The clause is ill conceived and I do not see the point of it. If the loss is so small that the action is not worthwhile, it is a matter for Government to decide whether, taking the infringements as a whole, it would be in the public interest for a claim to go ahead. Many hon. Members have talked about this matter as though we were talking about consumer-type actions. We are not. We are talking about competition-type actions, where sophistication on the part of consumers cannot be assumed. We are heading to a point where individuals' names will be used for little gain for themselves; they will merely suffer disturbance.

That will not earn the Government a reputation as the godfathers of ambulance chasers in the country; that will come from the super complaints clauses. We will be setting up a platform for consumer bodies to flex their muscles on the basis of what they consider to be the overall harm and the public interest. I am not convinced that they are the right institutions to decide what represents the public interest. That is a matter for the Government.

Photo of Alistair Carmichael Alistair Carmichael Shadow Spokesperson (Energy and Climate Change), Liberal Democrat Spokesperson (Energy and Climate Change)

The consumer bodies can certainly flex their muscles in that way, but they will succeed only if they have a case that the tribunal says has merits. There are two alternatives to class actions. Which is preferable; that people who have a claim do not pursue it or that we have individual actions pursued singly?

Photo of Jonathan Djanogly Jonathan Djanogly Ceidwadwyr, Huntingdon

Individuals can join together in a claim in the courts. That is a separate issue.

Photo of Nigel Waterson Nigel Waterson Ceidwadwyr, Eastbourne

Has my hon. Friend considered a third option? Personal injury lawyers in America say that few of their cases ever get to court. They make their money by settling cases out of court and taking their 40 per cent. or 60 per cent. It is in the interest of big business to settle claims, whatever their merits, simply because of the non-recoverability of the costs. But that is another matter. My hon. Friend should consider the possibility of that becoming a practice in this country too.

Photo of Jonathan Djanogly Jonathan Djanogly Ceidwadwyr, Huntingdon

My hon. Friend is absolutely right. We shall increasingly see consumer lobbies themselves lobbied by lobbying organisations, which will create a whole new industry. Questions will have to be asked about who funds it all. It will come back to businesses; possibly even competitors of the business against which the claims were initially brought. If we are not careful, such circularity might work against competition.

Photo of Miss Melanie Johnson Miss Melanie Johnson Parliamentary Under-Secretary, Department of Trade and Industry

On a point of information, Mr. Conway. A letter being circulated to you, to Mr. Beard and to all members of the Committee is now available on the Table. It explains an amendment to part 8 and a consequential amendment and it also provides the lists requested earlier about domestic and community infringements under clause 203. The information is available in good time for future debate.

To return to matters in hand, I was asked why we were going down this particular route. I hope that I have already explained it to some extent, but I highlight what the hon. Member for Twickenham said about the importance of advocacy generally and its successful use on behalf of consumers.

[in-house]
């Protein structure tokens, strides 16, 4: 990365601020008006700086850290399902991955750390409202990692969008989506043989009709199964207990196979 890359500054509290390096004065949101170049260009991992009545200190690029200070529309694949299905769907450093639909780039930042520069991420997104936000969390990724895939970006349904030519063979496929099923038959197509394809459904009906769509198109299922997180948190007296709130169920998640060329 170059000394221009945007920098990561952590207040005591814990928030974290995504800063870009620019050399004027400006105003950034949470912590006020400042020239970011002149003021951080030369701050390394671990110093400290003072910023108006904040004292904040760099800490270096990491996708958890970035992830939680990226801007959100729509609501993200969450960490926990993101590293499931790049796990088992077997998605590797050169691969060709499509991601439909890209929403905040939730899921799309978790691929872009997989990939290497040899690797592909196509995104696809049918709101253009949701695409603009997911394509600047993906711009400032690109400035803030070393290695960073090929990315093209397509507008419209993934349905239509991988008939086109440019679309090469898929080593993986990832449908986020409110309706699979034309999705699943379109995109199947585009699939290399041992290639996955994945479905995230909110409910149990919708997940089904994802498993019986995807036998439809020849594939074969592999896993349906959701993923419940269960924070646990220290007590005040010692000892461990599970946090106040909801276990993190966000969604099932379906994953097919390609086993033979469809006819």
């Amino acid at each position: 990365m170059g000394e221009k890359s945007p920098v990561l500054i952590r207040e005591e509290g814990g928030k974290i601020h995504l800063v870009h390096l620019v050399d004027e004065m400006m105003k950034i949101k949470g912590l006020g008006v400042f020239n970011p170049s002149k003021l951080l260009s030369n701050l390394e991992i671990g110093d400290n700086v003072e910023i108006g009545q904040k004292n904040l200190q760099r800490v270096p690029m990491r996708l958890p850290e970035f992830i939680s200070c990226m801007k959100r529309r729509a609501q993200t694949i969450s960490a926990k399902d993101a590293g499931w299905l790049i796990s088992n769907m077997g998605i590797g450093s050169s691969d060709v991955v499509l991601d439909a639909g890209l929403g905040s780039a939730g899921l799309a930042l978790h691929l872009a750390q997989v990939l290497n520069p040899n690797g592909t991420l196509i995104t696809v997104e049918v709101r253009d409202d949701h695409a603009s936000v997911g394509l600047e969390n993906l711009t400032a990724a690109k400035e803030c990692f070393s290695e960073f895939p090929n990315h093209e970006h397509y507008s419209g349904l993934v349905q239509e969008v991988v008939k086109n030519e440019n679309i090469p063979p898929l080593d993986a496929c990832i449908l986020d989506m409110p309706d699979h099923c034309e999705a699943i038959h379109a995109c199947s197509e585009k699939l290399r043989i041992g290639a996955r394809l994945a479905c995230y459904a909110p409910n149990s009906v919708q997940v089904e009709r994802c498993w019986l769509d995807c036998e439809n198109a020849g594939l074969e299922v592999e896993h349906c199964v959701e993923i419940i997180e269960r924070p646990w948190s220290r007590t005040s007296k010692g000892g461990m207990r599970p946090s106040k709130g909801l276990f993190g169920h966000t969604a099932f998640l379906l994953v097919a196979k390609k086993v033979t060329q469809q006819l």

The actions in the clause are not exactly the same as US class actions. One of the important differences is that class actions are allowed in the US on behalf of an amorphous and unnamed group of individuals, but consumer claims for damages will be allowed here only on behalf of named, identified consumers—a significant difference—and only with their consent. US class actions are brought in the ordinary courts, but here they will be brought before the CAT only following a decision of the OFT or the European Commission that established a breach of competition law.

These are clearly targeted measures, which exist to help the victims of anti-competitive behaviour. As several hon. Members have explained, it can be difficult for victims to bring effective damages action themselves, so we have every reason to put the new measure in place. It will strengthen the hand of consumers who have been damaged in the ways described.

In response to Conservative Members' other comments, I am as puzzled as the hon. Member for Twickenham about the strength of the CBI's feelings. Its concerns are greatly overstated. Damages will be calculated in line with principles used in the courts. The competition and related expertise of members of the CAT will enable them to assess damage caused by anti-competitive activity much more effectively than other courts. Nine members already have significant legal experience and the chairman has already presided over courts at high level. The Bill allows the appointment of members with competition or any other relevant legal expertise, so we expect the tribunals to be appropriately provided for in expertise terms. However, the basis of decisions about the appropriate level of damages will not fall outside the principles used in other courts.

In the light of what I have said about the designation process and my further reassurance that claims cannot be brought by bodies engaged in ambulance chasing or other vexatious activity, but only at the end of process through which damage to consumers will have been confirmed, I hope that Opposition Members will understand why the clause should stand part of the Bill.

Question put and agreed to.

Clause 17 ordered to stand part of the Bill.